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Diamondbacks 7, Cardinals 6: Natural justice prevails

Remember that game in NY where the jackass ballhawk snagged a ball, but the D-backs still prevailed? This felt a lot like that, in the end: a horribly-blown call by third-base umpire Jordan Baker helped the Cardinals force extra innings, but the baseball gods saw fit still to give Arizona the win, Paul Goldschmidt driving in the winning run in the 14th.

Record: 33-25. Pace: 92-70. Change on 2012: +5.

I accept that MLB umpires are, by and large, pretty good at their job. But there are exceptions. And when those exceptions blow calls so utterly badly, as Jordan Baker did in the sixth inning tonight, there seems little or no credible argument that better systems of both instant replay, and umpire accountability, need to be put in place. It's far more by luck then good judgment, that the final result of this one mirrored what "should" perhaps have happened - though it took an awful lot longer to get there. But if we had lost this one as a result, which was a genuine possibility, and if we went on to miss a playoff spot by one game... No: something has to be done.

I'm afraid I can't say too much about the early going here: this is a pinch recap, because BattleMoses has been taken poorly, and I'm filling in. But I think it's safe to say that the expected pitcher's duel, between two top prospects in the shape of Tyler Skaggs and Michael Wacha, didn't quite materialize. Instead, they combined to be charged with 11 earned runs in 10.2 innings, on 16 hits, including three home-runs. Admittedly, Skaggs didn't get help from the others on the field - not just Baker, but Gerardo Parra, who made a futile dive for a leadoff hit in the first, which became a triple that scored, rather than eating it for a single.

At that point, I went to dinner, watched a bit of Supernatural and casually flicked the game back on later, so see Arizona leading 6-4. Apparently, I had missed Skaggs tying the came up with an RBI single, A.J. Pollock giving us the lead with a three-run shot, his fifth home-run of the year, the Cardinals coming back with a two-run blast of their own, RBI hits for Paul Goldschmidt and Jason Kubel, and the home team pulling back another run in the fifth with another long-ball, this time a solo shot. I arrived just in time to see see Beltran single, and he tagged up and advanced smartly to second on a deep fly ball to the warning track.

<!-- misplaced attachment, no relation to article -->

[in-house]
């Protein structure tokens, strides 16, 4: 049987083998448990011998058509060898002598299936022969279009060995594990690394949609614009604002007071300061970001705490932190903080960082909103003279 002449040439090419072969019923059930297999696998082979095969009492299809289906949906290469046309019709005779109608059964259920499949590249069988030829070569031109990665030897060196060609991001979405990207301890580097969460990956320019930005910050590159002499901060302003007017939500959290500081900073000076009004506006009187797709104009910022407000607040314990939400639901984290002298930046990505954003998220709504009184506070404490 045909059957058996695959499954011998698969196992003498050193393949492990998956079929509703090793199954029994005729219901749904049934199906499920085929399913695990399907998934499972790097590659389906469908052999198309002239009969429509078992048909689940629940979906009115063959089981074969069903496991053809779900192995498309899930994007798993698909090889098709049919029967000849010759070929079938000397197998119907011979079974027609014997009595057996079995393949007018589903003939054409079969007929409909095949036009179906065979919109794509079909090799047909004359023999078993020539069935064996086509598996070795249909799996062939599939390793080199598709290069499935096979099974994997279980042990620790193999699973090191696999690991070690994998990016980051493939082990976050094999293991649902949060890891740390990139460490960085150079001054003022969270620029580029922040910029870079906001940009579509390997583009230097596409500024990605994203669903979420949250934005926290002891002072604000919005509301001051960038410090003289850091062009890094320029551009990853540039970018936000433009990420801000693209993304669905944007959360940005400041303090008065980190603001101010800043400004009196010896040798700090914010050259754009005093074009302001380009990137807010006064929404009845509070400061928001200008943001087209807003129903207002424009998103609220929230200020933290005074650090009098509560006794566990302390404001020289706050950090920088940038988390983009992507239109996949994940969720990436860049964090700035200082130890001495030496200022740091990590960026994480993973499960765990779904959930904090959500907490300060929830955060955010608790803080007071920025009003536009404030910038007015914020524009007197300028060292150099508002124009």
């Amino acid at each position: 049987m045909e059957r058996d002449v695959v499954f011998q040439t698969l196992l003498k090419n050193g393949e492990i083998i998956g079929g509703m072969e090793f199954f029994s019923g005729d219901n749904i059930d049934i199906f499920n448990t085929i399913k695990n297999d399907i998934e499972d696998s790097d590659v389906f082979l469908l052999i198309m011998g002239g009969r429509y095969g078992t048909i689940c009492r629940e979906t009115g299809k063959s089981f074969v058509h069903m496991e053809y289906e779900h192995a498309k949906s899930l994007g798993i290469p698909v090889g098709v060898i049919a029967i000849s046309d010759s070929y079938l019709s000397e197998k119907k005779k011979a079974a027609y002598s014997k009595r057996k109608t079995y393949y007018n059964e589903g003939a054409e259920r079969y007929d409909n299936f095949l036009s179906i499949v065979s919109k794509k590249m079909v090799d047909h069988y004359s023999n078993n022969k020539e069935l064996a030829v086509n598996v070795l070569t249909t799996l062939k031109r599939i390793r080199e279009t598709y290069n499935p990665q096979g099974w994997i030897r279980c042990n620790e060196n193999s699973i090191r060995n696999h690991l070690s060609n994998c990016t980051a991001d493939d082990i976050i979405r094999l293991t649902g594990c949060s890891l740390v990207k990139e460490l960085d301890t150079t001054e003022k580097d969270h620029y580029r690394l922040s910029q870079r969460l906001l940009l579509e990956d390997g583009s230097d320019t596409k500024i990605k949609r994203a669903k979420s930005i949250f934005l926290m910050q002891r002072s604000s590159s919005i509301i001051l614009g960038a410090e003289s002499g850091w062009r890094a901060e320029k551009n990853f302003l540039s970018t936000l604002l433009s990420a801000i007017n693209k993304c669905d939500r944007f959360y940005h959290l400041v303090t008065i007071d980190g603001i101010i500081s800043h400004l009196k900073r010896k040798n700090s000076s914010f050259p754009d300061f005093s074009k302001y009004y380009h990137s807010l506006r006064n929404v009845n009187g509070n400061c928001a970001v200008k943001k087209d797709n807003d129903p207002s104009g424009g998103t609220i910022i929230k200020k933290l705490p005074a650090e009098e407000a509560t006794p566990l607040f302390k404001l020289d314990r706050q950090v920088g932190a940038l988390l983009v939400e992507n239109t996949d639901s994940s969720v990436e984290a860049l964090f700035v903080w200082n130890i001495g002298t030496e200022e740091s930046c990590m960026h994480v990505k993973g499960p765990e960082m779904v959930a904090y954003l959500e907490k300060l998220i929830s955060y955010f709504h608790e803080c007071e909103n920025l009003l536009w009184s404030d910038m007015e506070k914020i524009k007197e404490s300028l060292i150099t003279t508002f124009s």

After a strikeout, it was the next play which will forever define the game. Beltran took off for third, the throw down from Miguel Montero beat him easily, and the tag was applied by Martin Prado, as shown at the top of the article, but minor-league replacement umpire Jordan Baker, perfectly positioned to make the call, said Beltran was safe, when it should have been the end of the inning. Prado started to argue, Kirk Gibson came out there to act as arguer by proxy, and at some point - it might have been between innings - Arizona bench coach Alan Trammell got himself ejected. It was a horrible call, one that required no replay to know it was wrong: replays only made it worse.

Of course, there's no way to know what might have happened, had the call been correct, and the Diamondbacks had gone into the seventh inning with a two-run lead. But what actually happened is, the wrongly-extended inning certainly resulted in the Cardinals scoring another run, when the hitter singled to bring Beltran home. That was it for Skaggs, whose second outing went considerably less well than his first. His final line was 5.2 innings, five runs allowed on six hits and no walks, with four strikeouts - though between Parra and Baker, you could make a good argument that two of those runs were "unearned."

This also led to the D-backs having to cobble together their bullpen for the rest of the night. Brad Ziegler, David Hernandez and Will Harris all had to come in during innings with runners on base. Coming back out for the seventh, Ziegler allowed the tying run, before giving way to Hernandez, who got two big fly ball outs with the go-ahead run in scoring position. He then worked a scoreless eighth, and the pairing of Tony Sipp and Harris then put up a zero in the ninth, though not without some drama there too, Harris getting Allen Craig to swing at ball four and ground out, again with the go-ahead run on second.

Arizona had their chances in extra innings, putting the leadoff man on board in both the tenth and eleventh. However, Prado hit into a double play in the tenth - I'm beginning to think that putting an extreme contact hitter in the line-up, immediately behind the slowest runner on the team, might not be a good idea - and Pollock couldn't get the bunt down in the eleventh, which helped lead to Willie Bloomquist being stranded on first, after getting his fourth hit of the night, and his ninth in just three games since coming back off the DL on Saturday night. He had only 18 in the first month of the season last year.